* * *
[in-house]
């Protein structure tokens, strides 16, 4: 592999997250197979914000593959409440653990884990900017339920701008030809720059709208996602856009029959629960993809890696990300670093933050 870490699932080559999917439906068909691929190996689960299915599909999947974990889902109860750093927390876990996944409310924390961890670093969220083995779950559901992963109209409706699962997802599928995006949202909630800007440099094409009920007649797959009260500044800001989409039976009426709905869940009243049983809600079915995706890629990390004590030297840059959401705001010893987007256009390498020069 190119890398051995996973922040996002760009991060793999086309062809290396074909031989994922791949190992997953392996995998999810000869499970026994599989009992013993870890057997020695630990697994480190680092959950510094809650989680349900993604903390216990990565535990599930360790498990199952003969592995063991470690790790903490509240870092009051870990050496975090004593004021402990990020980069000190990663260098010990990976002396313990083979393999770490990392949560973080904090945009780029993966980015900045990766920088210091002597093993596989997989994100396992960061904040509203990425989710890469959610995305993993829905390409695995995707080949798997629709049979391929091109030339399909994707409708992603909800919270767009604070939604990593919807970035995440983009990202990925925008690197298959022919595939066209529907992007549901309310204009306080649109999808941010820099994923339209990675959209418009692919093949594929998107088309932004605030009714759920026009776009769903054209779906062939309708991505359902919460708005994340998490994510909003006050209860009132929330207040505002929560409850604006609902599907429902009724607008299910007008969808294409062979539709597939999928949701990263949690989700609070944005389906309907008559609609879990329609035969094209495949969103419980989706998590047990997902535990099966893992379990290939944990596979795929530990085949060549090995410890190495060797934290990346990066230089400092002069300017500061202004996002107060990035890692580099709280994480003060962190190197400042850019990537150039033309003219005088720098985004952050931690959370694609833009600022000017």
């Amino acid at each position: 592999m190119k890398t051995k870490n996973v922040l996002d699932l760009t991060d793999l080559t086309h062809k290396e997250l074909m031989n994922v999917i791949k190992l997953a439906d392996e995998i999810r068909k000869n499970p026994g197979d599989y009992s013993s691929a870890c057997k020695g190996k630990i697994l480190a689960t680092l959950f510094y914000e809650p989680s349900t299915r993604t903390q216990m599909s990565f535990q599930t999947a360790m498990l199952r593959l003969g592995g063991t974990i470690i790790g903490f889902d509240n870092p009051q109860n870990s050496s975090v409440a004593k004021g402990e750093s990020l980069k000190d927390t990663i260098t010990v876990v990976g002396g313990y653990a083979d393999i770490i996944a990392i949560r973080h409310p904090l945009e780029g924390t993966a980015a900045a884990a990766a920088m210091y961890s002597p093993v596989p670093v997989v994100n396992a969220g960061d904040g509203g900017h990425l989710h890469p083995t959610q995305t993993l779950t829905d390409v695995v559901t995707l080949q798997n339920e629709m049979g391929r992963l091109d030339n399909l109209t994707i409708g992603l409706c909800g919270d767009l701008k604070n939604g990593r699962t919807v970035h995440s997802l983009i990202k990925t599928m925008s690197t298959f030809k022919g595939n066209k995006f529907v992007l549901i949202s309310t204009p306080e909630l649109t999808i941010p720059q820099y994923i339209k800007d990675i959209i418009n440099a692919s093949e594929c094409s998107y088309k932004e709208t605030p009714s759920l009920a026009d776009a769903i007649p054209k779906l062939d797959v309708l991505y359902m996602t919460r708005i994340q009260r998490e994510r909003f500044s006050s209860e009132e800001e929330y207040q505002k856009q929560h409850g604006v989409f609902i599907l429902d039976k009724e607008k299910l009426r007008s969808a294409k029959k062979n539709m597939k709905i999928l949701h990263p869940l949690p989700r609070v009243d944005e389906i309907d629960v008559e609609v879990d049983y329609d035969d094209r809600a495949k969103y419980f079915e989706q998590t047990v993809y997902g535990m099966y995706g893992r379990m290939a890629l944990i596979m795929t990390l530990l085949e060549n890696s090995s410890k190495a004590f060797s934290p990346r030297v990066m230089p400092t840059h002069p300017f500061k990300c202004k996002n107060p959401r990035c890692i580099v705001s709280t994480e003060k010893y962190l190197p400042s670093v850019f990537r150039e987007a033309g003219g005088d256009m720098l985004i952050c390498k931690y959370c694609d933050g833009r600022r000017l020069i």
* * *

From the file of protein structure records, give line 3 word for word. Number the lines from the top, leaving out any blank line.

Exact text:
């Amino acid at each position: 592999m190119k890398t051995k870490n996973v922040l996002d699932l760009t991060d793999l080559t086309h062809k290396e997250l074909m031989n994922v999917i791949k190992l997953a439906d392996e995998i999810r068909k000869n499970p026994g197979d599989y009992s013993s691929a870890c057997k020695g190996k630990i697994l480190a689960t680092l959950f510094y914000e809650p989680s349900t299915r993604t903390q216990m599909s990565f535990q599930t999947a360790m498990l199952r593959l003969g592995g063991t974990i470690i790790g903490f889902d509240n870092p009051q109860n870990s050496s975090v409440a004593k004021g402990e750093s990020l980069k000190d927390t990663i260098t010990v876990v990976g002396g313990y653990a083979d393999i770490i996944a990392i949560r973080h409310p904090l945009e780029g924390t993966a980015a900045a884990a990766a920088m210091y961890s002597p093993v596989p670093v997989v994100n396992a969220g960061d904040g509203g900017h990425l989710h890469p083995t959610q995305t993993l779950t829905d390409v695995v559901t995707l080949q798997n339920e629709m049979g391929r992963l091109d030339n399909l109209t994707i409708g992603l409706c909800g919270d767009l701008k604070n939604g990593r699962t919807v970035h995440s997802l983009i990202k990925t599928m925008s690197t298959f030809k022919g595939n066209k995006f529907v992007l549901i949202s309310t204009p306080e909630l649109t999808i941010p720059q820099y994923i339209k800007d990675i959209i418009n440099a692919s093949e594929c094409s998107y088309k932004e709208t605030p009714s759920l009920a026009d776009a769903i007649p054209k779906l062939d797959v309708l991505y359902m996602t919460r708005i994340q009260r998490e994510r909003f500044s006050s209860e009132e800001e929330y207040q505002k856009q929560h409850g604006v989409f609902i599907l429902d039976k009724e607008k299910l009426r007008s969808a294409k029959k062979n539709m597939k709905i999928l949701h990263p869940l949690p989700r609070v009243d944005e389906i309907d629960v008559e609609v879990d049983y329609d035969d094209r809600a495949k969103y419980f079915e989706q998590t047990v993809y997902g535990m099966y995706g893992r379990m290939a890629l944990i596979m795929t990390l530990l085949e060549n890696s090995s410890k190495a004590f060797s934290p990346r030297v990066m230089p400092t840059h002069p300017f500061k990300c202004k996002n107060p959401r990035c890692i580099v705001s709280t994480e003060k010893y962190l190197p400042s670093v850019f990537r150039e987007a033309g003219g005088d256009m720098l985004i952050c390498k931690y959370c694609d933050g833009r600022r000017l020069i």